Millions of US workers are exposed to heat on the job, with thousands becoming sick from occupational heat exposure – or worse.
Exposure to environmental heat led to 43 work-related deaths in 2019, according to the Bureau of Labor Statistics. Additionally, OSHA reported that more than 40 percent of heat-related worker deaths occurred in the construction industry, and warns that all industries are susceptible to heat-related deaths or injuries.
Understanding the heat index
The risk of heat stroke dramatically increases when the heat index reaches 90 degrees or more. Better known as the "feels-like" temperature, the heat index doesn't just refer to the temperature that you see on the thermometer but rather what the temperature feels like to the human body when relative humidity is combined with the air temperature.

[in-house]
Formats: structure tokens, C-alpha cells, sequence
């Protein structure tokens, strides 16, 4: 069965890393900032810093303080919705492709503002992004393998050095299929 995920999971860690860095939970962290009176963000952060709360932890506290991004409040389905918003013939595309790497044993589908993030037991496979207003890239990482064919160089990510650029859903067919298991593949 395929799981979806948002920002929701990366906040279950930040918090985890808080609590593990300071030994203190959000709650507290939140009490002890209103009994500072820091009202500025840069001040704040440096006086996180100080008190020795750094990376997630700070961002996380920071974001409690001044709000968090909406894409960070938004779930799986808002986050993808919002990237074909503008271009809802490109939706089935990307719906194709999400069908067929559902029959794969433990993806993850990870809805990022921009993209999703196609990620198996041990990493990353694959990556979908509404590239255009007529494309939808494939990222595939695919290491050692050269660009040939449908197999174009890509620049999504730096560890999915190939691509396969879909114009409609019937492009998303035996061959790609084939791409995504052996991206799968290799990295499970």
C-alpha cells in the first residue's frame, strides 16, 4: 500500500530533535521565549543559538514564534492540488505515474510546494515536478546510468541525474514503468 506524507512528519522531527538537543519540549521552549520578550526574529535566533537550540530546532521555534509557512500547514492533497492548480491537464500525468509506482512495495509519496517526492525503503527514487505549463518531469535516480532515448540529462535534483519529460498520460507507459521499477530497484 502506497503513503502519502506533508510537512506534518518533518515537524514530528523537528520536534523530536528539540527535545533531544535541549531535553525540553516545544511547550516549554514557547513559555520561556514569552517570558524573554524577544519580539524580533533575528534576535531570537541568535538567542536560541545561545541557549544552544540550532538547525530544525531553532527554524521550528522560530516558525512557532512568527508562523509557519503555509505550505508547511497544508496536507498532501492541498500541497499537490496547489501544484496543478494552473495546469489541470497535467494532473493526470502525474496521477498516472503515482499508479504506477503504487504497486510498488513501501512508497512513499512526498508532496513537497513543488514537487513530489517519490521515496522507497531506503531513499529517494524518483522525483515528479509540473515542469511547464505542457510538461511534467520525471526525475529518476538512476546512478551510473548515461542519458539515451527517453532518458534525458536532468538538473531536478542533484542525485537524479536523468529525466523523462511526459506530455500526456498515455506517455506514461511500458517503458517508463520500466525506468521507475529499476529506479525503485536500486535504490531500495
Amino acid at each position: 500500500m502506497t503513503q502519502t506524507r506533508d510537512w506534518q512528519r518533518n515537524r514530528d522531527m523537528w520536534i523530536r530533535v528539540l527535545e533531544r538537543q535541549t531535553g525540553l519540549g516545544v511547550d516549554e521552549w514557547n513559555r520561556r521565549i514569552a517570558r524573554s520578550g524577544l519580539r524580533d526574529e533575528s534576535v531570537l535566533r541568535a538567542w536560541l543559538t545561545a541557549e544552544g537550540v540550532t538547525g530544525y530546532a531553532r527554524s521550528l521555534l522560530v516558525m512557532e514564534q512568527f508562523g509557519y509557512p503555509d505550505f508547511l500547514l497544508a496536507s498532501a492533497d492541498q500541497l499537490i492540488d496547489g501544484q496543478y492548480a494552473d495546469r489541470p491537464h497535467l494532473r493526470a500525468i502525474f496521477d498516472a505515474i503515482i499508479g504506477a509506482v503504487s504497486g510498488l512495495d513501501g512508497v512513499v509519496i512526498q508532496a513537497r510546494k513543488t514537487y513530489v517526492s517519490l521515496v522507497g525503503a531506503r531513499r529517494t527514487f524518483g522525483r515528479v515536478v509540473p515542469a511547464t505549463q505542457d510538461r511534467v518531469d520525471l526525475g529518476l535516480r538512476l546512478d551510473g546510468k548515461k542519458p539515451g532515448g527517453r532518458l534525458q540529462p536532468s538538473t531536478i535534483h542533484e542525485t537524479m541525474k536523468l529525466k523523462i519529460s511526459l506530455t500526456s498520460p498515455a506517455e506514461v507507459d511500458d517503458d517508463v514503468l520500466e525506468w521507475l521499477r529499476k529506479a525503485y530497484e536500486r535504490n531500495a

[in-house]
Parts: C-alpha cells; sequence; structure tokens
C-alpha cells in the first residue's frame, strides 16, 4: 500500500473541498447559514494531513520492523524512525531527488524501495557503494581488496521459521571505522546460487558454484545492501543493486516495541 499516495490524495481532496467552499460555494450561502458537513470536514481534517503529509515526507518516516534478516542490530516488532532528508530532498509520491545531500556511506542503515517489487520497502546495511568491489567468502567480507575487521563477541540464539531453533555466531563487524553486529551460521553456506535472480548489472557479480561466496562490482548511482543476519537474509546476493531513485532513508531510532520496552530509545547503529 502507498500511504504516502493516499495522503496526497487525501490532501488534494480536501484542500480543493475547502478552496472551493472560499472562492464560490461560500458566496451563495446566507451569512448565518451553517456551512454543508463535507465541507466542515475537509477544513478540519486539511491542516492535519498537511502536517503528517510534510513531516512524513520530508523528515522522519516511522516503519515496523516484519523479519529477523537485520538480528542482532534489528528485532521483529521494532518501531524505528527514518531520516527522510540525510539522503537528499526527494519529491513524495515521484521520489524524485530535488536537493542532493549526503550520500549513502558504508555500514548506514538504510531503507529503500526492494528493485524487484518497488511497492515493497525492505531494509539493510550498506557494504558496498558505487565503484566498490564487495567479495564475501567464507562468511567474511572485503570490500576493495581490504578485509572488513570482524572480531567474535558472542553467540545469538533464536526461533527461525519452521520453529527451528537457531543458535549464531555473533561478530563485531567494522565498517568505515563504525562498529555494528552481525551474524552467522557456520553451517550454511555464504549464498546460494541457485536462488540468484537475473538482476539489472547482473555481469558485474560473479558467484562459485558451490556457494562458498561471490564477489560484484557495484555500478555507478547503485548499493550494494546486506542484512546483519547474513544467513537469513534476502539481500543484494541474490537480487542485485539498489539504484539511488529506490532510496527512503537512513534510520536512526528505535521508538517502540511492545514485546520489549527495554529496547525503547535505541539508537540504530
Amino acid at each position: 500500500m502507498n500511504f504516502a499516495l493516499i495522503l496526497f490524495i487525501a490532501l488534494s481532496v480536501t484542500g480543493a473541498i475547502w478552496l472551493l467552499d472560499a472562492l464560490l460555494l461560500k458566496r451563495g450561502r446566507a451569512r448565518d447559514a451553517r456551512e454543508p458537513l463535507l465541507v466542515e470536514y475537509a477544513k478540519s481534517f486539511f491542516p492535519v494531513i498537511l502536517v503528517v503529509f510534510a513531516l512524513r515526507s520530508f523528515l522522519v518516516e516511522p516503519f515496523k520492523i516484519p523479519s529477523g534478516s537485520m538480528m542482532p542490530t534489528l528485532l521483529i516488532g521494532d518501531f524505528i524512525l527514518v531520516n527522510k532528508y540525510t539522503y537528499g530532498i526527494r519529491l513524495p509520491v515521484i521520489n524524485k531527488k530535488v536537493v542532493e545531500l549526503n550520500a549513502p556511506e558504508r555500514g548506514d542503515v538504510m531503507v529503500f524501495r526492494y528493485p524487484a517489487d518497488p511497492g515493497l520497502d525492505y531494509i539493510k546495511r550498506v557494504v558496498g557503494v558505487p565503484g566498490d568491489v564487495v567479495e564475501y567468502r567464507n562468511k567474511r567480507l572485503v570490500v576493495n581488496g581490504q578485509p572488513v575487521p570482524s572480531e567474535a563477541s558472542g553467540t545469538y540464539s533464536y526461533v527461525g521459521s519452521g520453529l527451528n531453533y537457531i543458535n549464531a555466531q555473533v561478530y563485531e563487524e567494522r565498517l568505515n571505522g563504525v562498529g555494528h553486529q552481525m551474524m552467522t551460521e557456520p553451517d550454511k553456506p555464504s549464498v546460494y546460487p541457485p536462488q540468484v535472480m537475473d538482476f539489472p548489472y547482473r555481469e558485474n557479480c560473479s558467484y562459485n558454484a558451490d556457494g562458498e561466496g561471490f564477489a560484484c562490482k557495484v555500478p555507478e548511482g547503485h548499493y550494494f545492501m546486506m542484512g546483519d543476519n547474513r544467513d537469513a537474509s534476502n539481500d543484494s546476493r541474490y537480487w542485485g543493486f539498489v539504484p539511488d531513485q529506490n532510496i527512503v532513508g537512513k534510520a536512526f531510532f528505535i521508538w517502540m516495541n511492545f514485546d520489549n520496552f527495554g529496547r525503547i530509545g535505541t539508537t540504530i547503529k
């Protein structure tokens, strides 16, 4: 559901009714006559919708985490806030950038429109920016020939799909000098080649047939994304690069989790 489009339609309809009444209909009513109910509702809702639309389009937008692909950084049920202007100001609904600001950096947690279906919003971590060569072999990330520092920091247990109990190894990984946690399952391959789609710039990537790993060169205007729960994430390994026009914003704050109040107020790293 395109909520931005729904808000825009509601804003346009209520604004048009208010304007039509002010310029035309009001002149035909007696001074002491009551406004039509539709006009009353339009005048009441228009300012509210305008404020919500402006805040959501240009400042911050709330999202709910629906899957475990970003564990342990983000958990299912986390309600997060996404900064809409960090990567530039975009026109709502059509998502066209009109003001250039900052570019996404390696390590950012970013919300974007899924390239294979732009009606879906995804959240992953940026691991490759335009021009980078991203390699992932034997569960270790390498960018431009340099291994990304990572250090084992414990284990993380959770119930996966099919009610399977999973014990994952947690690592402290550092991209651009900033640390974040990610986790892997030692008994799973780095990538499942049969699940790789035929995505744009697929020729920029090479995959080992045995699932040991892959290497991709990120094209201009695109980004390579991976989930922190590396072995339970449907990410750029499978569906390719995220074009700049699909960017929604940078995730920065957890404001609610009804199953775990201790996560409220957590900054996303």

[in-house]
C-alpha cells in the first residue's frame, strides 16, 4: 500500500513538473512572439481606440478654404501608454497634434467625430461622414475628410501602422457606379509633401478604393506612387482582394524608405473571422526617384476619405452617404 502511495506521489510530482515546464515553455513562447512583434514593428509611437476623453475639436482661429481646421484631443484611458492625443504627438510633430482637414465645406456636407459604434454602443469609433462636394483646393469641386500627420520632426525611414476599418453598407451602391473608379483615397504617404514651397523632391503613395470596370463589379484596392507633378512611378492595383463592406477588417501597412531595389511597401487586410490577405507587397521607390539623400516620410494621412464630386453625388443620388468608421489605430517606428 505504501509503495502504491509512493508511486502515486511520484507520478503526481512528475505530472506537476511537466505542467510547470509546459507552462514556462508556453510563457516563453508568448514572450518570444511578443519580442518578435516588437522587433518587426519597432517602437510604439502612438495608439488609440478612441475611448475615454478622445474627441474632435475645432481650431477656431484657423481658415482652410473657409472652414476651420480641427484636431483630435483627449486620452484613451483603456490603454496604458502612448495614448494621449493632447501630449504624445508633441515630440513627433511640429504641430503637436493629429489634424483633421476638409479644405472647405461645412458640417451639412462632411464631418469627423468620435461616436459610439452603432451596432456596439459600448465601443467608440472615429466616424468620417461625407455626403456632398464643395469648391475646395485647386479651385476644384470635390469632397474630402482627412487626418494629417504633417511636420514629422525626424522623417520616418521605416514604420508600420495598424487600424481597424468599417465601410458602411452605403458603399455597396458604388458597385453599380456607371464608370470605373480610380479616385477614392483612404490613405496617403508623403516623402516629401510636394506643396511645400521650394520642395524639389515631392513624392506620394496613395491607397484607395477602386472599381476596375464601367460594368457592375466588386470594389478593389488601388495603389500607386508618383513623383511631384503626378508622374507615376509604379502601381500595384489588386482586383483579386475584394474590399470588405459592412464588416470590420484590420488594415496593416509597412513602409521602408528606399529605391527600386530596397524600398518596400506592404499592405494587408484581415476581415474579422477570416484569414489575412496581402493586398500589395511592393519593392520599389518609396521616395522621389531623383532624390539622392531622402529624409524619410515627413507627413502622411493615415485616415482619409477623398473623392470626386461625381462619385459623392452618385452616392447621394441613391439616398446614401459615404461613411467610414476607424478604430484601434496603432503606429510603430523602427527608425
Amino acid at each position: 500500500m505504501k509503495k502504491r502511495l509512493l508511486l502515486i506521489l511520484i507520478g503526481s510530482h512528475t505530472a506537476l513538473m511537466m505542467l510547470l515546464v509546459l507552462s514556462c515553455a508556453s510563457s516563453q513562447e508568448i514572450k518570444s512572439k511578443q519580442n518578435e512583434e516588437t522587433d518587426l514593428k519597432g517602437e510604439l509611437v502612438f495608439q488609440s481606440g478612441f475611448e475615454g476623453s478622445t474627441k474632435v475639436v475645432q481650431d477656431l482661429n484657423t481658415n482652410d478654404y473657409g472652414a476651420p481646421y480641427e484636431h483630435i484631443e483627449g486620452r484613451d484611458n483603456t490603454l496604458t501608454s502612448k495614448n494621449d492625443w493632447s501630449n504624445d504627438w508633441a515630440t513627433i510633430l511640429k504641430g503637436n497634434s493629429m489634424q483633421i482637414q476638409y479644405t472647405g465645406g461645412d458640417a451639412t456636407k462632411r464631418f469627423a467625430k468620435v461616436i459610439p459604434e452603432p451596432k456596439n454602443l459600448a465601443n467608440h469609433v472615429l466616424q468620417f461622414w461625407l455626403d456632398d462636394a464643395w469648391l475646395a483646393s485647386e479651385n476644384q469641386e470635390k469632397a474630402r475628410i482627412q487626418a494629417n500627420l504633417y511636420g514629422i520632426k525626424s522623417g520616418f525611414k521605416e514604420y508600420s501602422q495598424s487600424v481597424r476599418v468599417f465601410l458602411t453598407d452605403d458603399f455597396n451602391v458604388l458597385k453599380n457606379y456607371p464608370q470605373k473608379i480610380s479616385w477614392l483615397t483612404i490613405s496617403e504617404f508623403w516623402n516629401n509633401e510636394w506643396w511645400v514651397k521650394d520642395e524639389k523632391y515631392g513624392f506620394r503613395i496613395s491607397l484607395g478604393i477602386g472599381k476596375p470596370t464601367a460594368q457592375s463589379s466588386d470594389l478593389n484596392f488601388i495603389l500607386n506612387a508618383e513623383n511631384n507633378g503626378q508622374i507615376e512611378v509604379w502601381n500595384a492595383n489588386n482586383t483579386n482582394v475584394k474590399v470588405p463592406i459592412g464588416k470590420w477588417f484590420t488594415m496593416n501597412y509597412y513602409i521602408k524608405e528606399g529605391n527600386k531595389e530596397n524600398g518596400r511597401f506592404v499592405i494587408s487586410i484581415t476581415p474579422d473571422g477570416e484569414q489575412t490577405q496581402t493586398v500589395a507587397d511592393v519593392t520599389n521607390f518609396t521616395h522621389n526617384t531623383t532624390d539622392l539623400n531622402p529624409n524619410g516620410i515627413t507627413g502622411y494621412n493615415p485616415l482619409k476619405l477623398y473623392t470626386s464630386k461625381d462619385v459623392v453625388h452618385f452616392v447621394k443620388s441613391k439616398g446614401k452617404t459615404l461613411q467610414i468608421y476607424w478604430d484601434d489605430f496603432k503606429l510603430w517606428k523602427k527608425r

For this reason, it's essential to monitor both the temperature and the heat index throughout the day; the human body responds to the heat index... not just the actual temperature.
That's why an understanding of the signs and symptoms of heat stress is extremely important so you can act immediately if you or someone on your job site starts to experience any of them.
While onsite, it's important for workers to stay hydrated, find shade, and take breaks often. Working long hours in high temperatures can use the body's internal temperature to rise, resulting in discomfort, fatigue, and in some cases, heat stress or heat stroke.
Heat stress, heat exhaustion, and heat stroke are very real threats for workers during the summer months, so it's important to plan and prepare for these situations.
Having preventative measures in place can help drastically reduce the number of heat-related illnesses on the job - and a checklist can help.
Download our OSHA Heat-Related Illness Prevention Training Checklist to ensure you, your crew, and your work site are prepared for the hot weather.